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The Whitehall Study and Black Report, both of which originate in Britain, set the stage for most modern research on the link between social class or socioeconomic status and health and mortality. Both demonstrated a strong and clear connection between socioeconomic status (the term most often used by researchers in the United States) and differential health outcomes. In Britain, the Black Report also became an important flash point in public policy. This book provides a clear and readable update on the trends in and the current status of health differentials by social class. The data brought to bear on the issues are wide ranging and rigorous in scope including census and mortality records, longitudinal studies of health and wellbeing, and variety of sample surveys. In addition, the authors explore a variety of explanations of these social class differences and provide direct and concrete policy recommendations.
The book, however, is made much more interesting by its underlying agenda. The authors use two current research themes in public health research to structure their description and explanation of the social class differentials in health. The first theme is that health at all life stages is produced by influences over the life course and by different aspects of social class at each life stage. Thus, for instance, they structure the descriptive chapters around life course stages including infancy and retirement. The authors also highlight longitudinal explanations of social class differentials in health, such as health selection and inter-generational and intra-generational social mobility. The second theme they use throughout the book is that the geographical location of individuals works synergistically with individual factors to produce health. They implement this perspective in a unique way by identifying those areas of Great Britain with the poorest and best health that contain a million people respectively. They use these areas then as a descriptive device to track health differences such as mortality and long term limiting illness as well as socioeconomic determinants such as poverty and educational attainment. This method of presenting the data proves quite convincing. The important role of place and its social content are amply illustrated.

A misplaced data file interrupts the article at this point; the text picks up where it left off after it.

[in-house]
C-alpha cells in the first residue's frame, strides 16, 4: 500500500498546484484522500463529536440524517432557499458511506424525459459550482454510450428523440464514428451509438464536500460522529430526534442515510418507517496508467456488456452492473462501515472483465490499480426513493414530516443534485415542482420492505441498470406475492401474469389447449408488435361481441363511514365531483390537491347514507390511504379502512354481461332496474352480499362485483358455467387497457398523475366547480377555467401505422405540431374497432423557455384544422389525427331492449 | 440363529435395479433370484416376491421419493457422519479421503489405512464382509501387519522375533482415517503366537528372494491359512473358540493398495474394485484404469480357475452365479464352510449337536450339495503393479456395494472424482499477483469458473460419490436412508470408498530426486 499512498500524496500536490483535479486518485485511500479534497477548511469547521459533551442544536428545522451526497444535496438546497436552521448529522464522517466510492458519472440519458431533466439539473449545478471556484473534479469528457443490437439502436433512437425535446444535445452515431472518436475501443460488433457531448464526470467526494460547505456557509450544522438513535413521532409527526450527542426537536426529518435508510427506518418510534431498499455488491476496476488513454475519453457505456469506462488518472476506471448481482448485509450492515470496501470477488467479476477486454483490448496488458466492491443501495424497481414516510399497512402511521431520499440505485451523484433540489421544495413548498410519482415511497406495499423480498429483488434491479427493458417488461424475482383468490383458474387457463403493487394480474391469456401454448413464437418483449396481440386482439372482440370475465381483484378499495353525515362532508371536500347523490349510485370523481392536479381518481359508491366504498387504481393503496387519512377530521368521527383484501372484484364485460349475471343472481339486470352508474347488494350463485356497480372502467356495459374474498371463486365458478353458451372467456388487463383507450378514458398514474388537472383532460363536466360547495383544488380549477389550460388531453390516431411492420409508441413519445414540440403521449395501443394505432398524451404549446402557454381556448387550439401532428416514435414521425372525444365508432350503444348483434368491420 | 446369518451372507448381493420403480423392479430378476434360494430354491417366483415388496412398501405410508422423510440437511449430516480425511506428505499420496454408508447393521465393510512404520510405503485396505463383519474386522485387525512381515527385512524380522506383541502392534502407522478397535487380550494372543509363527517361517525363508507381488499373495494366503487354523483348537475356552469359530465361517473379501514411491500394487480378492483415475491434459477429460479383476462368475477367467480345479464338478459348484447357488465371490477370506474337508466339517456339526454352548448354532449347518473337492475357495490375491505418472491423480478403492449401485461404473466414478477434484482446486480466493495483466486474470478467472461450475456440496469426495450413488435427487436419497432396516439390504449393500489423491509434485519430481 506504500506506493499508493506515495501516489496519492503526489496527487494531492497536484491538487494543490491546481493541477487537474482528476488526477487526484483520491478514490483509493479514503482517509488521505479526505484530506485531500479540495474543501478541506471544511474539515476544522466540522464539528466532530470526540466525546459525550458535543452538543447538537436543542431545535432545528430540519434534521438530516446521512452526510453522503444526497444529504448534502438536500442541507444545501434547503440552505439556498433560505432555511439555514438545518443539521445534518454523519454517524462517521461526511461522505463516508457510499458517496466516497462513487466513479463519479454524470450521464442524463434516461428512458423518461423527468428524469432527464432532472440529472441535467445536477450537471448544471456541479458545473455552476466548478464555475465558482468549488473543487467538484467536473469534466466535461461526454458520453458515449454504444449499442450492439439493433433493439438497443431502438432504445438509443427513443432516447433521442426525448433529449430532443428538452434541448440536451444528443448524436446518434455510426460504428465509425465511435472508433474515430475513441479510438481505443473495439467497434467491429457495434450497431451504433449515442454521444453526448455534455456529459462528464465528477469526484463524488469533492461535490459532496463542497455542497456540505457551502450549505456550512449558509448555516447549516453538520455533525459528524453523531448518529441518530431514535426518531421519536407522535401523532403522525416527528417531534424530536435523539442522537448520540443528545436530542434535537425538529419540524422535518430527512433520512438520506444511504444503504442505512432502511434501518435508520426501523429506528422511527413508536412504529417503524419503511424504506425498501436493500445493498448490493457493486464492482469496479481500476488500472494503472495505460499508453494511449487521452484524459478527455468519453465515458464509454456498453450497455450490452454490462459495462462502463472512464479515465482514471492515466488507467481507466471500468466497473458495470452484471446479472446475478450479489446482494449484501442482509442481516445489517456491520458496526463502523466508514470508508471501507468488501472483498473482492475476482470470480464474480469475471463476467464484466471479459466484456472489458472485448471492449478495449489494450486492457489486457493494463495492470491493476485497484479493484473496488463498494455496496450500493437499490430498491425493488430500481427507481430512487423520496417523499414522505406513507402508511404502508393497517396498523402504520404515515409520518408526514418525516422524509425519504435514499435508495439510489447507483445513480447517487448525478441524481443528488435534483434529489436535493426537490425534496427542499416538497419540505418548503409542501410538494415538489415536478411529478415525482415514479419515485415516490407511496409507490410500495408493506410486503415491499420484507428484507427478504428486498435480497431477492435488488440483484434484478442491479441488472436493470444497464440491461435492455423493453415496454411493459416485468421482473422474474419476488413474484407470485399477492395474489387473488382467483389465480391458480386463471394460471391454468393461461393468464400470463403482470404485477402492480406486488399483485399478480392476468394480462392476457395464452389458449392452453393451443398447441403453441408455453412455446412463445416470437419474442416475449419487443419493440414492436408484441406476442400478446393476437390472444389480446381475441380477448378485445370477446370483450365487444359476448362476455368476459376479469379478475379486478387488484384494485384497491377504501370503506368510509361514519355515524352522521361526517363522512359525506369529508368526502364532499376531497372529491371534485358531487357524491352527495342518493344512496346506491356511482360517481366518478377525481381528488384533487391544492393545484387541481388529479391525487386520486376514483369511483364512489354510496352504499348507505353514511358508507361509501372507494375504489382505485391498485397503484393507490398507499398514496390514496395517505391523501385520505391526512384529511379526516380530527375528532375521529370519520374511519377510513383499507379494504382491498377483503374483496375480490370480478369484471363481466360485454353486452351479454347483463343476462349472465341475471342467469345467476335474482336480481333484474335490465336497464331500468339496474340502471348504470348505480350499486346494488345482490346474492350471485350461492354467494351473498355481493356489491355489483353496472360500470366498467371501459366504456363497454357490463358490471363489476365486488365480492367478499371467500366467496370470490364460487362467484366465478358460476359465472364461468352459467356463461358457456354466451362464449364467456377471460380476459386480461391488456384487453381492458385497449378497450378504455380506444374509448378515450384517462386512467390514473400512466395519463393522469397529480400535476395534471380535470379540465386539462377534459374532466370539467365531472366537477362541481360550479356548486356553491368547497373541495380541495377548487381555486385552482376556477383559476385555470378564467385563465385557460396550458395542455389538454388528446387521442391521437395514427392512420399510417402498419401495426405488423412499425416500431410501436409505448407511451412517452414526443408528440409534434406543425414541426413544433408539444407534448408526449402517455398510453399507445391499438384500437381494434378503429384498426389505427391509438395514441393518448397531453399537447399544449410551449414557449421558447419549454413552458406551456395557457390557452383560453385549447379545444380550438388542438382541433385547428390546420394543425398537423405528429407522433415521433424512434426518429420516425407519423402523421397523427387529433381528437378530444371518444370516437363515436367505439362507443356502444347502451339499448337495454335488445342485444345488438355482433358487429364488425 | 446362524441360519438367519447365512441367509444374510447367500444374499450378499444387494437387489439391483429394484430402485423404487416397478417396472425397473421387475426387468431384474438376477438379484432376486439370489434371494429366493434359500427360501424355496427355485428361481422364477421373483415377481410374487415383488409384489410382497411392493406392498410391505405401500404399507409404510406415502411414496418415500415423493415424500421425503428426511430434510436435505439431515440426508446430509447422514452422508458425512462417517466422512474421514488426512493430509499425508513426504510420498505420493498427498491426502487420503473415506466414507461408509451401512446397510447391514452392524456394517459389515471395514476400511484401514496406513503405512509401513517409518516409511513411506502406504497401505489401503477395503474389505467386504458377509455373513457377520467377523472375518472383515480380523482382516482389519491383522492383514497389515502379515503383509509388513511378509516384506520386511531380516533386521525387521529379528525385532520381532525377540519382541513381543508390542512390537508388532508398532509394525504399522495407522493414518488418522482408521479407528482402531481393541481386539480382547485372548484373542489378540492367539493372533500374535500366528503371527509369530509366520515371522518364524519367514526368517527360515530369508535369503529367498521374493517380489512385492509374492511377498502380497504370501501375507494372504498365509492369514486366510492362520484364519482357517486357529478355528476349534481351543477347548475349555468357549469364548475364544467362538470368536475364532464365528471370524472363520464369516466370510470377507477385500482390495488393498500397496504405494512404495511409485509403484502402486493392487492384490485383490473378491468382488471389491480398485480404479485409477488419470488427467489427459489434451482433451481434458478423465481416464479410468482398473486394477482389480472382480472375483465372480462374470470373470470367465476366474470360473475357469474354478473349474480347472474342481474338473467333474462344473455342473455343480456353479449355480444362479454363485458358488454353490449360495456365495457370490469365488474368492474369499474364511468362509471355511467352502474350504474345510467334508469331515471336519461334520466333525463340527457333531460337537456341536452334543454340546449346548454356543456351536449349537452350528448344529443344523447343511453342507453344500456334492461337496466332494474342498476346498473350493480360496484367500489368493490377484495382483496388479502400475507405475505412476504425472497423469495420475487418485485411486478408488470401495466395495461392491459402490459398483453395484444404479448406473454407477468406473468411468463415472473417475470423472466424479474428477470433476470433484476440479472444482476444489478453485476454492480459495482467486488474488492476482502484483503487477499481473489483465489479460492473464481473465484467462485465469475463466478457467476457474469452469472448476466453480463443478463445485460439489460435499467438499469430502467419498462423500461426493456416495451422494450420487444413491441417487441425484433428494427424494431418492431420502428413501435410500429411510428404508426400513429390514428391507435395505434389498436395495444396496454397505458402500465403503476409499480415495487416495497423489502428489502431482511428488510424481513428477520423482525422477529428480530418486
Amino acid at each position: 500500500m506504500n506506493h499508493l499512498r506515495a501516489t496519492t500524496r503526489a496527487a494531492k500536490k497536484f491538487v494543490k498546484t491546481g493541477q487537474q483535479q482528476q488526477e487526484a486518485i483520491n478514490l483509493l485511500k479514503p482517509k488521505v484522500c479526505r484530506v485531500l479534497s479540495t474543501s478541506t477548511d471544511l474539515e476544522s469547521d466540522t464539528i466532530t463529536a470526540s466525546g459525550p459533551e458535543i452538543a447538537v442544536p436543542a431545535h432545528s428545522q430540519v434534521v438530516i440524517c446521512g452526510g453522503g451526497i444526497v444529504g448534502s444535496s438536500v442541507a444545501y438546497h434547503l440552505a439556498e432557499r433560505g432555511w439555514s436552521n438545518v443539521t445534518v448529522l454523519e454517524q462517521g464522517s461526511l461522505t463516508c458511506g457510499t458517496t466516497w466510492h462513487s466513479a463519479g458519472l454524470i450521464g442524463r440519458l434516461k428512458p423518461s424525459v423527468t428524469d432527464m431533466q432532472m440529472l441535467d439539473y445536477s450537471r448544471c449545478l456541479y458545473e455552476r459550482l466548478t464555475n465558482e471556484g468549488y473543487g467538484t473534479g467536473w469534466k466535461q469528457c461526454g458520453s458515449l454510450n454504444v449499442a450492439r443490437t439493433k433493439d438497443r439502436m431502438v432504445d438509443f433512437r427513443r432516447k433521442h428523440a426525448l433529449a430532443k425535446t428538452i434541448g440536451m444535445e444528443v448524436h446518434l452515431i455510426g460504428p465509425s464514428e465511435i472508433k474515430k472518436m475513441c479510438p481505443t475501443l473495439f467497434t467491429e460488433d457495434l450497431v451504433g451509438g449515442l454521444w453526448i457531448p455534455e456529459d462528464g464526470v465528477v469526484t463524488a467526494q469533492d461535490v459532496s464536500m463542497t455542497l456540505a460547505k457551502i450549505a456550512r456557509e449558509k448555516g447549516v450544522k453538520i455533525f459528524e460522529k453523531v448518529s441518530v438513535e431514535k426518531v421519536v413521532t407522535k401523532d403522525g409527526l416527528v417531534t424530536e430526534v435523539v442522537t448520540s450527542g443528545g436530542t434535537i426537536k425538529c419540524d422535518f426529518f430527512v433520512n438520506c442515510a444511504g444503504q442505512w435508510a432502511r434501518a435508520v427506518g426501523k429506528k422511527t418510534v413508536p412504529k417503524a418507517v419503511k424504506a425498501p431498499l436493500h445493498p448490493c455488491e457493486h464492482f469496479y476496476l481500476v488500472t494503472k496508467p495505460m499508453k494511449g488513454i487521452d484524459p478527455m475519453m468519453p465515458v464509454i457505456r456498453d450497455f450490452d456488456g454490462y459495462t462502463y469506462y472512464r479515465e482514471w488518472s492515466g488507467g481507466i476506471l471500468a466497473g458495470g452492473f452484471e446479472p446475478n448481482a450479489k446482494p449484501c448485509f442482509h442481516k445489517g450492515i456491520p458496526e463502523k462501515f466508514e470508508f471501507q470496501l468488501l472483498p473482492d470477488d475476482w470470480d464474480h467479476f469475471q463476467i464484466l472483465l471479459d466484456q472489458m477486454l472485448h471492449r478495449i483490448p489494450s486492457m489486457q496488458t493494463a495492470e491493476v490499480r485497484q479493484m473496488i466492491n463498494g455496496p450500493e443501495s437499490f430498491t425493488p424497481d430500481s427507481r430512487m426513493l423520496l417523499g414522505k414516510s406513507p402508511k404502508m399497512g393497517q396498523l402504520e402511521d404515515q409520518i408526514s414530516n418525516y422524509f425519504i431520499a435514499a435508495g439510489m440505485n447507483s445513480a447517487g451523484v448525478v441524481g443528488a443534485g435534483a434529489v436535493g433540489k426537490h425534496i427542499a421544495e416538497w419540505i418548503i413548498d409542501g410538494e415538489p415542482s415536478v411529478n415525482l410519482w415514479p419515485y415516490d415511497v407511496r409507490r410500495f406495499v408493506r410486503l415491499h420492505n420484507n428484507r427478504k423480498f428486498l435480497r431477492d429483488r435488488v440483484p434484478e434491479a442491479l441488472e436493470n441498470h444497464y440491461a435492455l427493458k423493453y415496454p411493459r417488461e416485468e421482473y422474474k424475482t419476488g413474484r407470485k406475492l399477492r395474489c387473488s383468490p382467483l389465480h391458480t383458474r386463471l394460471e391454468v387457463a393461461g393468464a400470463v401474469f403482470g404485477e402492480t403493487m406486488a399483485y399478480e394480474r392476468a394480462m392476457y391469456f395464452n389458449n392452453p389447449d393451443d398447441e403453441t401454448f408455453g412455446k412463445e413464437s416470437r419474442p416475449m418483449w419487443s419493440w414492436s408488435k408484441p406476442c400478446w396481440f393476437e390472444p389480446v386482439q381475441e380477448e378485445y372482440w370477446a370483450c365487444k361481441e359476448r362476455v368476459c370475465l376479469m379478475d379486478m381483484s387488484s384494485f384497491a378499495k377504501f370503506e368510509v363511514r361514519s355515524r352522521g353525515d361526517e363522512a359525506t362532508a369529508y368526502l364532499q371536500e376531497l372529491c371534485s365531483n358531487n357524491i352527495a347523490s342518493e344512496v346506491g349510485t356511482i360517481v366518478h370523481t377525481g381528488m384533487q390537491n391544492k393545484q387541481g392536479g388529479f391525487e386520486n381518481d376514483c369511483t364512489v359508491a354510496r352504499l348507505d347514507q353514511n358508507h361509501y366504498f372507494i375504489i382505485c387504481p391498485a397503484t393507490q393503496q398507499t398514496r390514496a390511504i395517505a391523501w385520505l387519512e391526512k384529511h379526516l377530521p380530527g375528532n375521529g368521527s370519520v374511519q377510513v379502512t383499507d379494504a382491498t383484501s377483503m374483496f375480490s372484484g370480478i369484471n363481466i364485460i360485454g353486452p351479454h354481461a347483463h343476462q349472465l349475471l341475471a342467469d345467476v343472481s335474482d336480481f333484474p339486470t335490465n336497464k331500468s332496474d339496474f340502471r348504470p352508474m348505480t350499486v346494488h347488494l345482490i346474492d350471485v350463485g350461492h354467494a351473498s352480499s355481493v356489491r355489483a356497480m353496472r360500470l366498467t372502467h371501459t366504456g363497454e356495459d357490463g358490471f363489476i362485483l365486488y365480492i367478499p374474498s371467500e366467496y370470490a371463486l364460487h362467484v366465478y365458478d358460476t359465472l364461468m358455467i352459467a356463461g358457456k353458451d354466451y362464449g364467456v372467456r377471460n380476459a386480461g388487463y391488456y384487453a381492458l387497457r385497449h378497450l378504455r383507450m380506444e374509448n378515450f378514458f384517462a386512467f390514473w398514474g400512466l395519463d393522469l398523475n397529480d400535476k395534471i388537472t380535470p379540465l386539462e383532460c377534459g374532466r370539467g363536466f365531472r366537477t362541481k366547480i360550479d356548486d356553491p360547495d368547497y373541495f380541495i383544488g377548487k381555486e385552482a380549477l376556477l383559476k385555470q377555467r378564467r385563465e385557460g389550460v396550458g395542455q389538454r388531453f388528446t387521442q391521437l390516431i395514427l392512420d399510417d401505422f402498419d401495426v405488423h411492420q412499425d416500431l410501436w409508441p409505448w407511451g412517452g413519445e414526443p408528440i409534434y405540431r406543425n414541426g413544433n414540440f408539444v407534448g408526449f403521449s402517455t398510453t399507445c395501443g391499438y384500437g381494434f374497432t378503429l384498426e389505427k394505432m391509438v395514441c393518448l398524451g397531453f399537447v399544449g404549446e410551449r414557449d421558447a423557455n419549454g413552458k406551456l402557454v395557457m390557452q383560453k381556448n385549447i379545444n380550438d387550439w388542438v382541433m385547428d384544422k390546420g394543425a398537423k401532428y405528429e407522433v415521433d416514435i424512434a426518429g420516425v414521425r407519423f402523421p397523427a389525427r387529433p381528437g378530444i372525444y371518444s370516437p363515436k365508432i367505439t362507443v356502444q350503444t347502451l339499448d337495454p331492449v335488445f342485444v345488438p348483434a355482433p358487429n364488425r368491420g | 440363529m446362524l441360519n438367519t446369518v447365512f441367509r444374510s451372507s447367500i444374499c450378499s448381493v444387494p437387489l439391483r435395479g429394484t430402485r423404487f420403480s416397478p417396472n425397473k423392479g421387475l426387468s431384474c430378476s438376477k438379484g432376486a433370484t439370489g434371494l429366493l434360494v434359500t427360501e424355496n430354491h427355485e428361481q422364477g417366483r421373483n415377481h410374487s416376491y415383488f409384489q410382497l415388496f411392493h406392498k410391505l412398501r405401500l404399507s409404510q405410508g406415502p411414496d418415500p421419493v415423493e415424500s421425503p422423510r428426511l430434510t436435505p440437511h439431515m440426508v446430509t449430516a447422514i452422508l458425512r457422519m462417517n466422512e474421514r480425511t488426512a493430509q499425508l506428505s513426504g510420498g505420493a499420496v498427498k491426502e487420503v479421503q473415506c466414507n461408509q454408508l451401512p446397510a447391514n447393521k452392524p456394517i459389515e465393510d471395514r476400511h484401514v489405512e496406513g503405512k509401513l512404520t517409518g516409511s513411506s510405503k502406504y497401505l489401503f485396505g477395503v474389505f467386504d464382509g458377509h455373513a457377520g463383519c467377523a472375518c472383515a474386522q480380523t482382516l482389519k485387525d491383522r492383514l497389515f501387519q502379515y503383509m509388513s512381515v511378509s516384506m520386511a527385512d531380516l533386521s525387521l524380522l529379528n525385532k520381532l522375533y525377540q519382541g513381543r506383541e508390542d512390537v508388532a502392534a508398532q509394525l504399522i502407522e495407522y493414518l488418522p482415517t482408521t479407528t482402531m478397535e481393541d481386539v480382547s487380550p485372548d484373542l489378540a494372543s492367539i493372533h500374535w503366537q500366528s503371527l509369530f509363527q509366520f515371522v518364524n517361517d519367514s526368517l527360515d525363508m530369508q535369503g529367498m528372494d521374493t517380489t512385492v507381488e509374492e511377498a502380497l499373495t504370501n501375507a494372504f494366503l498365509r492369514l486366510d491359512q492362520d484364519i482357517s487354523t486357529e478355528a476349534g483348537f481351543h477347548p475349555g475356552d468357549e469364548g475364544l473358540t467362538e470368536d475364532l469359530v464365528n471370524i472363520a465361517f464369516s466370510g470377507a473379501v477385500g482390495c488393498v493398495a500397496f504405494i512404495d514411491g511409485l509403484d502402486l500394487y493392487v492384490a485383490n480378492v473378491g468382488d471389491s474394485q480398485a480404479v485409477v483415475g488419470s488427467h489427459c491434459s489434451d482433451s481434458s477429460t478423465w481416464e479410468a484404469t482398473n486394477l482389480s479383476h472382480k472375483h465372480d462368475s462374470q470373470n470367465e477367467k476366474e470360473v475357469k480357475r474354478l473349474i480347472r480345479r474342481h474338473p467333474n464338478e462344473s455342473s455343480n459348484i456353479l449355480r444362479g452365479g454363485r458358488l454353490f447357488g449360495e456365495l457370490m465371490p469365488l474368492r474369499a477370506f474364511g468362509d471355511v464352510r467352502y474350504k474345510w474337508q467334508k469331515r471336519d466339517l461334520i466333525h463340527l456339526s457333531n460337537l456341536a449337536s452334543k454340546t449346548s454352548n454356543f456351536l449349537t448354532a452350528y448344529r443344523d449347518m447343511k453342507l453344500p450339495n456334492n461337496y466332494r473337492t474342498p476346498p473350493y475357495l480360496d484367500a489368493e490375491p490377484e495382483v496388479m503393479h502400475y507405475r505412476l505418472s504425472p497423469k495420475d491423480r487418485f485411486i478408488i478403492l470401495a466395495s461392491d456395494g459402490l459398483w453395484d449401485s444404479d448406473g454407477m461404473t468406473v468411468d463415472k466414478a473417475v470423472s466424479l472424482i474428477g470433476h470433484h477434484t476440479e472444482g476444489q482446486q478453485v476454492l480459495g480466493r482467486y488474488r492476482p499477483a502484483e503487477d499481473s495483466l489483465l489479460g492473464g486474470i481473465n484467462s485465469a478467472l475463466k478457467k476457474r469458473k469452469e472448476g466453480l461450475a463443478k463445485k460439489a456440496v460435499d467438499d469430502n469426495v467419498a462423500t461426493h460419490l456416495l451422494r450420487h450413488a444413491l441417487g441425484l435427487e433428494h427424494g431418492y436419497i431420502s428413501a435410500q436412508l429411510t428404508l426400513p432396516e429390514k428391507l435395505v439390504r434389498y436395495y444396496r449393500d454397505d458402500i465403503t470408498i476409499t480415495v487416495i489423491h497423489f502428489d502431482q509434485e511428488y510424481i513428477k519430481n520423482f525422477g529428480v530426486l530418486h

The only disappointment of this book is the audience it targets. It would serve excellently in a graduate course on social epidemiology or public health policy. Alternatively, it is a good public health primer for policy makers or individuals without research experience in the area. The data are presented clearly with ample, albeit sometimes distracting, graphics and tables. Unfamiliar concepts are explained well and chapter summaries are provided. This simple clarity while useful for the intended audience is disappointing for researchers who are working in this area. The complexity of longitudinal explanations of health differentials, which are rooted in the past and present social geography of individuals, belies this simple treatment. These authors have made major contributions in other venues to this literature and a book length exploration of this research area would have been very exciting. In this case, however, the fault lies with the reader who wished for something that the authors never intended.
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